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Criminal Investigation Process

When a crime has been committed or an incident has occurred an investigation often follows. An investigation is intended to bring evidence to light to help in the prosecution of the perpetrator. There are many types of investigations and every investigation is different depending on what is being investigated. People often have questions about how an investigation works and how long an investigation should take, below are questions like these that have been answered by the Experts.

How long does a Federal Bureau Investigation take?

There is no set time frame that a Federal Bureau Investigation must be completed in. The Federal Bureau Investigation (FBI) has been known to keep tabs on individuals for many years, if the FBI feels that they may be able to catch and arrest the individuals for criminal activities. Since there are no laws regulating how long an investigation must last or can last, the FBI is able to do their investigation at the speed that they need to conclude the investigation knowing it was finished in the best manner possible.

How long can investigations last?

The length of an investigation will all depend on the crime that is being investigated. This is because certain crimes have certain statute of limitations; once the crime has expired the person may not be able to be charged with that certain crime. So the course of investigation may only be within the statute of limitations, for example if the statute of limitations is 4 years then the investigation is not allowed take longer than 4 years from the date that the crime/incident occurred.

If in the course of an investigation an individual is asked to take a polygraph, do they have to take the polygraph?

If the polygraph has not been court ordered as part of the investigation, the individual does not have to voluntarily agree to the polygraph. An individual should retain counsel, who will more than likely want the individual to do several polygraphs so as to get a feeling for how polygraphs work. A polygraph alone will not get the charges dropped on the individual who is being investigated, and may end up with a guarantee of prosecution. Not volunteering to take a polygraph will not hurt the individual.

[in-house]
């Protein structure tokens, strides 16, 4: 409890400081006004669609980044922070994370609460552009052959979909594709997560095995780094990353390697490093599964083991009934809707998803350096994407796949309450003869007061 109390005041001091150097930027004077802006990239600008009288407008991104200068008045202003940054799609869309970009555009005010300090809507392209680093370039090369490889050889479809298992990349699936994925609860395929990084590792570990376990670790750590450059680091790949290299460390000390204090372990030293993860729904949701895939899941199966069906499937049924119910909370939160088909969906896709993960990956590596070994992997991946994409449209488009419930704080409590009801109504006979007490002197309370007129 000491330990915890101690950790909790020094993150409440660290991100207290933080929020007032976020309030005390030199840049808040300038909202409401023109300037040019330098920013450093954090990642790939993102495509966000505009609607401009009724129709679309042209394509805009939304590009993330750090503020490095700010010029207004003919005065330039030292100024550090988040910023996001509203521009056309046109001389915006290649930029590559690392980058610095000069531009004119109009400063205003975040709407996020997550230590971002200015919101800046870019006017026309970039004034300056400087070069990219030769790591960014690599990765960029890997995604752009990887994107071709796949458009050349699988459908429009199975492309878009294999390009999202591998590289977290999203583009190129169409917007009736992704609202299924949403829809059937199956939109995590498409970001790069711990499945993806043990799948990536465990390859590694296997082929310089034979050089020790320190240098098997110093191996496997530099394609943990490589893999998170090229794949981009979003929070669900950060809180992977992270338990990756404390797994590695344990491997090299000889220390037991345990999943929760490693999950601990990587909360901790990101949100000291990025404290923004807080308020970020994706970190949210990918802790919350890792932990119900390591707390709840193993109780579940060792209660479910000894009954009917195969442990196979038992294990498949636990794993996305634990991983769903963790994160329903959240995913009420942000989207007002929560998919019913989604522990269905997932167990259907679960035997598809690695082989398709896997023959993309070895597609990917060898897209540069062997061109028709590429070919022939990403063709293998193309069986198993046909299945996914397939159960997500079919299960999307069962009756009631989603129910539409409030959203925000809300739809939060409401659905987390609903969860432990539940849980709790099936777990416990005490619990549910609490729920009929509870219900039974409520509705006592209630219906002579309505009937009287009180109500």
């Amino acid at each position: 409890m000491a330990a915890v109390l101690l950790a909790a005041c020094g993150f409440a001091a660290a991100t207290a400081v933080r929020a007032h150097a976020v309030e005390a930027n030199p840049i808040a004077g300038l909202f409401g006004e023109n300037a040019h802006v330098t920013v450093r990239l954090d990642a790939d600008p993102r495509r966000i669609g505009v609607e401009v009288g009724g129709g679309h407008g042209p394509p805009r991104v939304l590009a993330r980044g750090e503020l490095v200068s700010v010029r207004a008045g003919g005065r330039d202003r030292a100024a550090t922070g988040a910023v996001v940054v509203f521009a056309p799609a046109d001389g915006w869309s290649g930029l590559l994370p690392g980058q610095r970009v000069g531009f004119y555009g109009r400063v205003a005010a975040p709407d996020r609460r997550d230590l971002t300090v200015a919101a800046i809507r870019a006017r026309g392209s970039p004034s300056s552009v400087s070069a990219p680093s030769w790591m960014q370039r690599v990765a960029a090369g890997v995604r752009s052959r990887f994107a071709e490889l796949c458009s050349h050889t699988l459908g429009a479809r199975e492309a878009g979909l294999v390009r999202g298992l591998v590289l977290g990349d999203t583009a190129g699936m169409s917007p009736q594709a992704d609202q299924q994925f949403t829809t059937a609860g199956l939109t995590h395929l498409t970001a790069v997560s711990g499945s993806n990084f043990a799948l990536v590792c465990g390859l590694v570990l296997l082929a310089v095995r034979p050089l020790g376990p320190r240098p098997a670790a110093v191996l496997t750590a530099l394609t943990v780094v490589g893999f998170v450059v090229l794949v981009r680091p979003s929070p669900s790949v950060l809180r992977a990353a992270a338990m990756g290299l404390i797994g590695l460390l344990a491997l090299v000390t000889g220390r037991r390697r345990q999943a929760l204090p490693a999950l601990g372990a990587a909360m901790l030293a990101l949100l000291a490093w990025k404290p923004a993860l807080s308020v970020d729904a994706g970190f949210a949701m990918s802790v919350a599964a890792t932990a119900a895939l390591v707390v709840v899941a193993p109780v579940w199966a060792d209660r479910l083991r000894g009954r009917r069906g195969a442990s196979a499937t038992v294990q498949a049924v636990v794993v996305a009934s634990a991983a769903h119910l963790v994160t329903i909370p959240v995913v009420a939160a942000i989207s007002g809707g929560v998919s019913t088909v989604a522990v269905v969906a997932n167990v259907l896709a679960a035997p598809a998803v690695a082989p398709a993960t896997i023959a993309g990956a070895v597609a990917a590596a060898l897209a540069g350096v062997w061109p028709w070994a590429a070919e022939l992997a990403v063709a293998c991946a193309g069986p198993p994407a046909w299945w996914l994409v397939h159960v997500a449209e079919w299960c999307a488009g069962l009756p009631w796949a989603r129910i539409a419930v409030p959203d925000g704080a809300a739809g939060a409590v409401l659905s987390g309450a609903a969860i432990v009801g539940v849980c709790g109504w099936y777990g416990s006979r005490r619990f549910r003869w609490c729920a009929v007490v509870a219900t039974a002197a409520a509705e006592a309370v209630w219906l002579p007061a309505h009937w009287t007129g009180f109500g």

What can an individual do if they were charged with something and taken to trial without any investigation?

If an individual finds themselves in a case where the prosecution was negligent in their investigation or failed to investigate, the individual may sue the state for the criminal prosecution. This is not considered an easy task, and the individual will need to retain a lawyer to help in this. The individual may also sue the person that has filed the complaint, especially if the complainant was unwilling to be deposed and abandoned the prosecution.

If an investigation is done for a specific time frame, is anything outside of that time frame admissible as evidence?

In some cases this may be true, even though an investigation is from point A to point B; things that have occurred before or after the crime may be admissible as evidence. This is of course only if the investigation is legitimate and has not been tainted by negligence or inadmissible evidence. For example a bank robbery has occurred, the police do not just investigate for the time that the crime was committed, there had to be a motive or a plan, so they would investigate things that happened prior to the crime being committed as well as time after the crime was committed to apprehend the correct suspect. The whole point of an investigation is to bring to light evidence to prosecute the offender, be it observed or consequential evidence.

An investigation usually follows a crime or an incident that has occurred where a criminal aspect is in play. Each investigation varies depending on the thing or individual that is being investigated. The FBI may investigate an individual or business for many months, even years to see if they will be able to catch those entities performing criminal activities. In normal cases investigated by the police there is often a statute of limitations, which means the investigation can only last so that the prosecution may begin the prosecution before the statute of limitations expires. Investigations may be done for before or after a crime or incident occurred. Questions regarding investigations can be asked of the Experts.

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